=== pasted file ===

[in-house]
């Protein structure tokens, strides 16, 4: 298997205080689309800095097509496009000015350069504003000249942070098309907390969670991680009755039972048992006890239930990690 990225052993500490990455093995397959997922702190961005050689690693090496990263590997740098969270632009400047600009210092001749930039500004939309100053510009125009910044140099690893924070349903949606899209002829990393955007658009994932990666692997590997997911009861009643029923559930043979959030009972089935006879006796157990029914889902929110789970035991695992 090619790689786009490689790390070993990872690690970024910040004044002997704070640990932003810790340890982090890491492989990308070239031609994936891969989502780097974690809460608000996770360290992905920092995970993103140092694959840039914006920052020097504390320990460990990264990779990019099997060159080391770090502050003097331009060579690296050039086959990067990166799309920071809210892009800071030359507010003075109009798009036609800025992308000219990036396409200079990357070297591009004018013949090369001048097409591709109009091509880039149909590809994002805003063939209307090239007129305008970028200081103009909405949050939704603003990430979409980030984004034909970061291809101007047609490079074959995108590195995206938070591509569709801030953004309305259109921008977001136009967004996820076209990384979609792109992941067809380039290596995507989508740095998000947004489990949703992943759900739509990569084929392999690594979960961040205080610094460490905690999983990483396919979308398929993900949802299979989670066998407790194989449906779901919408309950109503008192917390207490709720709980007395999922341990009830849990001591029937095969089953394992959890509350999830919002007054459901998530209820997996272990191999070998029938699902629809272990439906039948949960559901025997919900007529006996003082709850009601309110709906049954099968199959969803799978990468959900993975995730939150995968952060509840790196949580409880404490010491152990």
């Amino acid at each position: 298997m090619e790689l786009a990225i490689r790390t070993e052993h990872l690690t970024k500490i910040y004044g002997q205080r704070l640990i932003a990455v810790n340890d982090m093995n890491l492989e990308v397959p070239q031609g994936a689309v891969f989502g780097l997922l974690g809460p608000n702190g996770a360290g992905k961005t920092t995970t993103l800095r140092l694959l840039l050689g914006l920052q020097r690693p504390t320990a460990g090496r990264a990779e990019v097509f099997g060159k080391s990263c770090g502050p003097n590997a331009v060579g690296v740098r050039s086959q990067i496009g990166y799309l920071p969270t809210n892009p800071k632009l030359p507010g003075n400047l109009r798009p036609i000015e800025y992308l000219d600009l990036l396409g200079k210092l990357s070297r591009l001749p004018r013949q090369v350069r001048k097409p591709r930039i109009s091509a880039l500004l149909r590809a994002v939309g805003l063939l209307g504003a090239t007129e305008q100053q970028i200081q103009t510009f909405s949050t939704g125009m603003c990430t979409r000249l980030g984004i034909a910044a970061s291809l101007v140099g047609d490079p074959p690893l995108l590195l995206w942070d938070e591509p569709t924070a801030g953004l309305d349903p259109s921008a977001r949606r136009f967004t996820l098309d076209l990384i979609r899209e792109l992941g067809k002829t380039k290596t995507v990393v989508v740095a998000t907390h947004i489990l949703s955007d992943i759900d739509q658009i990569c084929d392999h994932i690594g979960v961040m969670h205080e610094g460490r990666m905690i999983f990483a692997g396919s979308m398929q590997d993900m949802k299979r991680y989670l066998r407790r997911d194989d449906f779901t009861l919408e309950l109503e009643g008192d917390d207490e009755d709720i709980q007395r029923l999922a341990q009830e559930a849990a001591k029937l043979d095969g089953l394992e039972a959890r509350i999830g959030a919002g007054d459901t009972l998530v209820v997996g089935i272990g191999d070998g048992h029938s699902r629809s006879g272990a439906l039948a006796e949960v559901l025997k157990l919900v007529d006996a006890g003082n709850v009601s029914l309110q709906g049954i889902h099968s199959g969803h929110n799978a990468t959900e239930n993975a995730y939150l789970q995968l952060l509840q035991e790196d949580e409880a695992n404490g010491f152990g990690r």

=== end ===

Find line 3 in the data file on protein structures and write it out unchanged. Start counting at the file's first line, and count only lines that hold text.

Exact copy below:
């Amino acid at each position: 298997m090619e790689l786009a990225i490689r790390t070993e052993h990872l690690t970024k500490i910040y004044g002997q205080r704070l640990i932003a990455v810790n340890d982090m093995n890491l492989e990308v397959p070239q031609g994936a689309v891969f989502g780097l997922l974690g809460p608000n702190g996770a360290g992905k961005t920092t995970t993103l800095r140092l694959l840039l050689g914006l920052q020097r690693p504390t320990a460990g090496r990264a990779e990019v097509f099997g060159k080391s990263c770090g502050p003097n590997a331009v060579g690296v740098r050039s086959q990067i496009g990166y799309l920071p969270t809210n892009p800071k632009l030359p507010g003075n400047l109009r798009p036609i000015e800025y992308l000219d600009l990036l396409g200079k210092l990357s070297r591009l001749p004018r013949q090369v350069r001048k097409p591709r930039i109009s091509a880039l500004l149909r590809a994002v939309g805003l063939l209307g504003a090239t007129e305008q100053q970028i200081q103009t510009f909405s949050t939704g125009m603003c990430t979409r000249l980030g984004i034909a910044a970061s291809l101007v140099g047609d490079p074959p690893l995108l590195l995206w942070d938070e591509p569709t924070a801030g953004l309305d349903p259109s921008a977001r949606r136009f967004t996820l098309d076209l990384i979609r899209e792109l992941g067809k002829t380039k290596t995507v990393v989508v740095a998000t907390h947004i489990l949703s955007d992943i759900d739509q658009i990569c084929d392999h994932i690594g979960v961040m969670h205080e610094g460490r990666m905690i999983f990483a692997g396919s979308m398929q590997d993900m949802k299979r991680y989670l066998r407790r997911d194989d449906f779901t009861l919408e309950l109503e009643g008192d917390d207490e009755d709720i709980q007395r029923l999922a341990q009830e559930a849990a001591k029937l043979d095969g089953l394992e039972a959890r509350i999830g959030a919002g007054d459901t009972l998530v209820v997996g089935i272990g191999d070998g048992h029938s699902r629809s006879g272990a439906l039948a006796e949960v559901l025997k157990l919900v007529d006996a006890g003082n709850v009601s029914l309110q709906g049954i889902h099968s199959g969803h929110n799978a990468t959900e239930n993975a995730y939150l789970q995968l952060l509840q035991e790196d949580e409880a695992n404490g010491f152990g990690r």